Posted by Edward Willett at 11:38, September 19th, 2012 under Blog, Columns, Science Columns | Comment now »

Chicon 7: the 70th World Science Fiction Convention

(Note: if you're thinking this doesn't exactly read like a typical convention report from a SF writer, that would be because this is actually my weekly science column. A slightly different version will be my column for the next issue of the Saskatchewan Writers Guild newsletter Freelance. Never let a convention go to waste! (The photo is of Betsy Wollheim and Sheila Gilbert, co-publishers and co-editors of DAW Books, among whose authors I am proud to count myself. Betsy is holding the Hugo Award for Best Professional Editor (Long Form), a long-overdue tribute to one of the best editors in the field.) Most people plan their summer vacations ...

Posted by Edward Willett at 22:27, September 12th, 2012 under Blog, Books | Comment now »

Let’s go to the tape

While I was browsing for another Olympic-themed column idea (as promised last week) one story particularly caught my eye: a Reuters piece by Kate Kelland headlined (in the Regina LeaderPost, at least)  “Scientists skeptical as Olympic athletes get all taped up.” It caught my eye, not because it had a picture of female beach volleyball players in bikinis attached to it (honest!), but because I had seen, on the backs of some of the synchronized divers a few days ago, these weird ...

Posted by Edward Willett at 10:02, August 4th, 2012 under Blog, Columns, Science Columns | Comment now »

Olympic throwing sports

Just in time for the Olympics (and just in time for this science column), COSMOS Magazine has run an interesting online piece by Richard A. Lovett on the history and physics of the Olympic throwing sports. It is customary, in the column-writing biz, to be up-front about any direct personal connection you have to your topic. So, full disclosure: I was a high-school shot-putter. Sad to say, Olympic caliber, I was not. As I heaved my eight-pound lead ball an embarrassingly short distance in my one-and-only competition, however, I did wonder who on Earth ever came up with the idea of this is a sport. The same people who brought us ...

Posted by Edward Willett at 9:54, July 28th, 2012 under Blog, Columns, Science Columns | Comment now »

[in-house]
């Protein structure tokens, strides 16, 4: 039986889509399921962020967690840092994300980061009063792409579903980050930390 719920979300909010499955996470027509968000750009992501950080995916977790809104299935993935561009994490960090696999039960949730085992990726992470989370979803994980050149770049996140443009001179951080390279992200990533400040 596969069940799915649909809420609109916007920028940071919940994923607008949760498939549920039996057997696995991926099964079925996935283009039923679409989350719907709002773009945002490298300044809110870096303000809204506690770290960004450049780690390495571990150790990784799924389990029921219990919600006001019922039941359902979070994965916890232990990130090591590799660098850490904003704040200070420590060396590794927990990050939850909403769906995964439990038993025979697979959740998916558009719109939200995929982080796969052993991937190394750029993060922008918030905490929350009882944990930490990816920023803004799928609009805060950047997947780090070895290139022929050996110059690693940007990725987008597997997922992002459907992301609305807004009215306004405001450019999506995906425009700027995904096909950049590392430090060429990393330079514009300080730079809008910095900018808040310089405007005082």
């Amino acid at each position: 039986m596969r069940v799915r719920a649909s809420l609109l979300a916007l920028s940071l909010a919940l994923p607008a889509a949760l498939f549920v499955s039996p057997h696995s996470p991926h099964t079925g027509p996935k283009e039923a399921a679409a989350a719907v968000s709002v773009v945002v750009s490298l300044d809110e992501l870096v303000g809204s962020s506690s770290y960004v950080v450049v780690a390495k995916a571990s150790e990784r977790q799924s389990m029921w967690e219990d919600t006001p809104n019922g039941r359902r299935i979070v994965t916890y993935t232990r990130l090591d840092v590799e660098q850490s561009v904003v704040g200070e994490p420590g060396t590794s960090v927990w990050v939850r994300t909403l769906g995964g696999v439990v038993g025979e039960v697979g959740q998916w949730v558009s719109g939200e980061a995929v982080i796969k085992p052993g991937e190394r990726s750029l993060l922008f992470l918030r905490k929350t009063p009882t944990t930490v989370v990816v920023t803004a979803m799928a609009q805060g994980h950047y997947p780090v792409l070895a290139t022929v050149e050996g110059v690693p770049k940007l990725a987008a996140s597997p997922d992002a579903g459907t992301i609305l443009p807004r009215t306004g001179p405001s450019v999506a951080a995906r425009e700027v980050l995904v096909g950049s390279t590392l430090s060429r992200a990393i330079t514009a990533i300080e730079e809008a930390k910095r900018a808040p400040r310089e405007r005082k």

Auroral sounds

There are few more awe-inspiring sights in the sky than the northern lights. Probably everyone who lives in Saskatchewan has seen them multiple times, and those who live further north are even better acquainted with them...but that doesn’t mean we know everything about them. One mystery associated with the northern lights is the claim by some people that they can hear them as well as see them. Many scientists have dismissed the notion as nothing more than an auditory illusion...but now research has not only verified the existence of sound associated with the northern lights, it has recorded it and pinpointed its source in the sky. What generates it, though, ...

Posted by Edward Willett at 9:44, July 28th, 2012 under Blog, Columns, Science Columns | Comment now »

Edison’s Battery

[podcast]http://edwardwillett.com/wp-content/uploads//2012/07/Edisons-Battery.mp3[/podcast] Thomas Edison gave us many wonderful inventions, mainstays of 20th century life. However, since he died in 1931, you might be forgiven for asking, “What has he done for us lately?” Him personally, not so much, what with being dead and all: but one of his inventions has just taken on new life, thanks to scientists at Stanford University. Back in 1900, fully 28 percent of the cars built in the United States were electric. While they didn’t put out a lot of power (a kilowatt or two—by comparison, the Model T’s engine put out the equivalent of 15 kilowatts), they were considered viable alternatives, especially in the city. And as Edison ...

Posted by Edward Willett at 13:40, July 12th, 2012 under Blog, Columns, Science Columns | Comment now »